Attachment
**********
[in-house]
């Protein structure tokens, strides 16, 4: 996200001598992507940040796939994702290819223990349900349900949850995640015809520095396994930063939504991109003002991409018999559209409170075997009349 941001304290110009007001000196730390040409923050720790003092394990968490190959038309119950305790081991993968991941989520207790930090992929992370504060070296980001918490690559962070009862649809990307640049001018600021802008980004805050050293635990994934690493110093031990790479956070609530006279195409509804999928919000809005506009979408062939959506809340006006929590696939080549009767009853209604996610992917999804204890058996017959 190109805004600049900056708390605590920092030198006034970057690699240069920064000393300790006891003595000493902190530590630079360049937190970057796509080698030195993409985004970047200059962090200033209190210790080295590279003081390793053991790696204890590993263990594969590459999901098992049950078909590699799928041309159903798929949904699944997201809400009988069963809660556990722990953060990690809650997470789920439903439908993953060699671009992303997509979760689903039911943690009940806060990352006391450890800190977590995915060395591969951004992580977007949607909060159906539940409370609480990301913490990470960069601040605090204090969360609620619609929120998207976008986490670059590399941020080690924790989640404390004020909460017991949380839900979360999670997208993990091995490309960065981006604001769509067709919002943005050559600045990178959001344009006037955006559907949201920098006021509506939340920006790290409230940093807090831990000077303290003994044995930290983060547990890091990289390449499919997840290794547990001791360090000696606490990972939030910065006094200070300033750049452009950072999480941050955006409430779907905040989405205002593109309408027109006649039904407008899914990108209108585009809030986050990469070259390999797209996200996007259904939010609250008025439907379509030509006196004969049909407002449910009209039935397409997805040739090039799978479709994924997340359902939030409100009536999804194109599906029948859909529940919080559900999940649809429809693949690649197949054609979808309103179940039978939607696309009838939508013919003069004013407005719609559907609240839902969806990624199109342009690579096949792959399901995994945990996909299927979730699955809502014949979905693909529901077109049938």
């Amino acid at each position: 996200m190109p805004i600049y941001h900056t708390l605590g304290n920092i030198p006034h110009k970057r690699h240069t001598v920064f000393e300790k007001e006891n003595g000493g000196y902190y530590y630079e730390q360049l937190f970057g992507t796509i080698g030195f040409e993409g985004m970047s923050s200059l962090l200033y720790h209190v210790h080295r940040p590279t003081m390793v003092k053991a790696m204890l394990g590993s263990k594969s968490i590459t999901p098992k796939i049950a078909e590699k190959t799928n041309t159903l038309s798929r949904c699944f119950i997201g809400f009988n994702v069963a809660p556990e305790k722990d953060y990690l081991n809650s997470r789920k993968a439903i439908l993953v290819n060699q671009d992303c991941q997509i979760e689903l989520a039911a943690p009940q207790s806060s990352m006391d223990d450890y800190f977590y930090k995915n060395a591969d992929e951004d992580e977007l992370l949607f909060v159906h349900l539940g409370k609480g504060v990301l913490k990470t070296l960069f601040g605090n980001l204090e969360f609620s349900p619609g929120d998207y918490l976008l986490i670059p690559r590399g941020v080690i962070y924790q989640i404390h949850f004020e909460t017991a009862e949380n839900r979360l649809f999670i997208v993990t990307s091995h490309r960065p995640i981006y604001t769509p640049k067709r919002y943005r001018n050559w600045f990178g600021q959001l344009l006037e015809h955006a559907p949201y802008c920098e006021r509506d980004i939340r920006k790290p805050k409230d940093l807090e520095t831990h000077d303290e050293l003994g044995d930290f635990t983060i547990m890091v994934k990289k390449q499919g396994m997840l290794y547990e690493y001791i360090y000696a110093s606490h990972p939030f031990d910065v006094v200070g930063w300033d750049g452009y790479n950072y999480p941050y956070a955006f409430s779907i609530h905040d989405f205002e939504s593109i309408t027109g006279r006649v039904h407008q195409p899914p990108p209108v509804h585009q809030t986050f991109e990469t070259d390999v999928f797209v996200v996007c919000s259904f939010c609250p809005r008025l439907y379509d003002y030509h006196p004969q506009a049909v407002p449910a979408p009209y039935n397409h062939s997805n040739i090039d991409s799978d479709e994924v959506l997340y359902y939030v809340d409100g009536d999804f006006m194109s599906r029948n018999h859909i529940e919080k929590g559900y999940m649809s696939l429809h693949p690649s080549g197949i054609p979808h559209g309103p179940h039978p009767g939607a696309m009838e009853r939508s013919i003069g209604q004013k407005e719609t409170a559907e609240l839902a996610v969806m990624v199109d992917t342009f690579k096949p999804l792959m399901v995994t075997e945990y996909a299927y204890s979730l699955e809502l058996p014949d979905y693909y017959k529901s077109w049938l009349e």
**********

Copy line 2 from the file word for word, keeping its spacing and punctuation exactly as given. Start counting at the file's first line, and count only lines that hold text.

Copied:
């Protein structure tokens, strides 16, 4: 996200001598992507940040796939994702290819223990349900349900949850995640015809520095396994930063939504991109003002991409018999559209409170075997009349 941001304290110009007001000196730390040409923050720790003092394990968490190959038309119950305790081991993968991941989520207790930090992929992370504060070296980001918490690559962070009862649809990307640049001018600021802008980004805050050293635990994934690493110093031990790479956070609530006279195409509804999928919000809005506009979408062939959506809340006006929590696939080549009767009853209604996610992917999804204890058996017959 190109805004600049900056708390605590920092030198006034970057690699240069920064000393300790006891003595000493902190530590630079360049937190970057796509080698030195993409985004970047200059962090200033209190210790080295590279003081390793053991790696204890590993263990594969590459999901098992049950078909590699799928041309159903798929949904699944997201809400009988069963809660556990722990953060990690809650997470789920439903439908993953060699671009992303997509979760689903039911943690009940806060990352006391450890800190977590995915060395591969951004992580977007949607909060159906539940409370609480990301913490990470960069601040605090204090969360609620619609929120998207976008986490670059590399941020080690924790989640404390004020909460017991949380839900979360999670997208993990091995490309960065981006604001769509067709919002943005050559600045990178959001344009006037955006559907949201920098006021509506939340920006790290409230940093807090831990000077303290003994044995930290983060547990890091990289390449499919997840290794547990001791360090000696606490990972939030910065006094200070300033750049452009950072999480941050955006409430779907905040989405205002593109309408027109006649039904407008899914990108209108585009809030986050990469070259390999797209996200996007259904939010609250008025439907379509030509006196004969049909407002449910009209039935397409997805040739090039799978479709994924997340359902939030409100009536999804194109599906029948859909529940919080559900999940649809429809693949690649197949054609979808309103179940039978939607696309009838939508013919003069004013407005719609559907609240839902969806990624199109342009690579096949792959399901995994945990996909299927979730699955809502014949979905693909529901077109049938």